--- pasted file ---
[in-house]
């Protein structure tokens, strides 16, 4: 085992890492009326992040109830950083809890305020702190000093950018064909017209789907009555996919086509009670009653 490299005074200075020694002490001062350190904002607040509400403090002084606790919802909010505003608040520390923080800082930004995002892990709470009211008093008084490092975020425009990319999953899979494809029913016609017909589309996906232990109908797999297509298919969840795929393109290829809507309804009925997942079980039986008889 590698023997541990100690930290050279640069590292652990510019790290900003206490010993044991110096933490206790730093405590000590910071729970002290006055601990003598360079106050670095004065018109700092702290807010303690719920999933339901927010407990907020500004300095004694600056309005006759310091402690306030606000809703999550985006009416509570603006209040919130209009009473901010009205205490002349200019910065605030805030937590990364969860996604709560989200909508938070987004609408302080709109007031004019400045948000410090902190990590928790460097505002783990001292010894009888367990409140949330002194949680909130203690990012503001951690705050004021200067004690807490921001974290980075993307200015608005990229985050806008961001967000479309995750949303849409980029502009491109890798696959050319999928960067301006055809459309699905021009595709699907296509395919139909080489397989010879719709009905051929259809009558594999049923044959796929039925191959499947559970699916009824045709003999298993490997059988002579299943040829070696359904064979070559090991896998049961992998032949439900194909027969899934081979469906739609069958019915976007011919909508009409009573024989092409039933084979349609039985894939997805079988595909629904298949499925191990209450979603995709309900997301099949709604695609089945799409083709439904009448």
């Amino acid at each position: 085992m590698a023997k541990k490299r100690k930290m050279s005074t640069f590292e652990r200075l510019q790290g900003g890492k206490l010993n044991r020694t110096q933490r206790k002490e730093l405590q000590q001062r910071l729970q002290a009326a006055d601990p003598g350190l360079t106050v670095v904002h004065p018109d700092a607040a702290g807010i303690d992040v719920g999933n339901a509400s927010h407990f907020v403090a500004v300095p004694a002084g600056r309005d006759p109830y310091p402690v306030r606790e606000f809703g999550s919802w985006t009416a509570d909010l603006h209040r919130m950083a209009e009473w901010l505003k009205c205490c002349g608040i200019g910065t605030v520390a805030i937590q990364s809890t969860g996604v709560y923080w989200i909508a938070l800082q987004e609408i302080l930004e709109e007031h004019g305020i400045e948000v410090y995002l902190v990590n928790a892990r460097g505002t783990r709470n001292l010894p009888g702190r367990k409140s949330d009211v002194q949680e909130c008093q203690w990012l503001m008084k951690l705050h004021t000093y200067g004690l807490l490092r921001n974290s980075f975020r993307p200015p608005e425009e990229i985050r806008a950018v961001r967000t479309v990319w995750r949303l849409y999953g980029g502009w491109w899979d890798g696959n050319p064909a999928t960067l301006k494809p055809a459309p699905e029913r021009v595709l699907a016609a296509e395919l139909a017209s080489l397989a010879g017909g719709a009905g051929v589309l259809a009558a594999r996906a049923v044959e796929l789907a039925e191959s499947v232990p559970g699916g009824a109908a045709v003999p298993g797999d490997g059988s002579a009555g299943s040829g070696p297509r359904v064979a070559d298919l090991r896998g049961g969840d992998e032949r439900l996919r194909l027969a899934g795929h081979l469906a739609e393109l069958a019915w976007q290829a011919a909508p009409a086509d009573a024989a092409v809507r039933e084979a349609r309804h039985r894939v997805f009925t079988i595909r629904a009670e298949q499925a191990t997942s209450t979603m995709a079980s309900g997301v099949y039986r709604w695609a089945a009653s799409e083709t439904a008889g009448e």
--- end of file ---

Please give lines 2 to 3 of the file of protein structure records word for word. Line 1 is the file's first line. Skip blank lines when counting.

């Protein structure tokens, strides 16, 4: 085992890492009326992040109830950083809890305020702190000093950018064909017209789907009555996919086509009670009653 490299005074200075020694002490001062350190904002607040509400403090002084606790919802909010505003608040520390923080800082930004995002892990709470009211008093008084490092975020425009990319999953899979494809029913016609017909589309996906232990109908797999297509298919969840795929393109290829809507309804009925997942079980039986008889 590698023997541990100690930290050279640069590292652990510019790290900003206490010993044991110096933490206790730093405590000590910071729970002290006055601990003598360079106050670095004065018109700092702290807010303690719920999933339901927010407990907020500004300095004694600056309005006759310091402690306030606000809703999550985006009416509570603006209040919130209009009473901010009205205490002349200019910065605030805030937590990364969860996604709560989200909508938070987004609408302080709109007031004019400045948000410090902190990590928790460097505002783990001292010894009888367990409140949330002194949680909130203690990012503001951690705050004021200067004690807490921001974290980075993307200015608005990229985050806008961001967000479309995750949303849409980029502009491109890798696959050319999928960067301006055809459309699905021009595709699907296509395919139909080489397989010879719709009905051929259809009558594999049923044959796929039925191959499947559970699916009824045709003999298993490997059988002579299943040829070696359904064979070559090991896998049961992998032949439900194909027969899934081979469906739609069958019915976007011919909508009409009573024989092409039933084979349609039985894939997805079988595909629904298949499925191990209450979603995709309900997301099949709604695609089945799409083709439904009448």
């Amino acid at each position: 085992m590698a023997k541990k490299r100690k930290m050279s005074t640069f590292e652990r200075l510019q790290g900003g890492k206490l010993n044991r020694t110096q933490r206790k002490e730093l405590q000590q001062r910071l729970q002290a009326a006055d601990p003598g350190l360079t106050v670095v904002h004065p018109d700092a607040a702290g807010i303690d992040v719920g999933n339901a509400s927010h407990f907020v403090a500004v300095p004694a002084g600056r309005d006759p109830y310091p402690v306030r606790e606000f809703g999550s919802w985006t009416a509570d909010l603006h209040r919130m950083a209009e009473w901010l505003k009205c205490c002349g608040i200019g910065t605030v520390a805030i937590q990364s809890t969860g996604v709560y923080w989200i909508a938070l800082q987004e609408i302080l930004e709109e007031h004019g305020i400045e948000v410090y995002l902190v990590n928790a892990r460097g505002t783990r709470n001292l010894p009888g702190r367990k409140s949330d009211v002194q949680e909130c008093q203690w990012l503001m008084k951690l705050h004021t000093y200067g004690l807490l490092r921001n974290s980075f975020r993307p200015p608005e425009e990229i985050r806008a950018v961001r967000t479309v990319w995750r949303l849409y999953g980029g502009w491109w899979d890798g696959n050319p064909a999928t960067l301006k494809p055809a459309p699905e029913r021009v595709l699907a016609a296509e395919l139909a017209s080489l397989a010879g017909g719709a009905g051929v589309l259809a009558a594999r996906a049923v044959e796929l789907a039925e191959s499947v232990p559970g699916g009824a109908a045709v003999p298993g797999d490997g059988s002579a009555g299943s040829g070696p297509r359904v064979a070559d298919l090991r896998g049961g969840d992998e032949r439900l996919r194909l027969a899934g795929h081979l469906a739609e393109l069958a019915w976007q290829a011919a909508p009409a086509d009573a024989a092409v809507r039933e084979a349609r309804h039985r894939v997805f009925t079988i595909r629904a009670e298949q499925a191990t997942s209450t979603m995709a079980s309900g997301v099949y039986r709604w695609a089945a009653s799409e083709t439904a008889g009448e």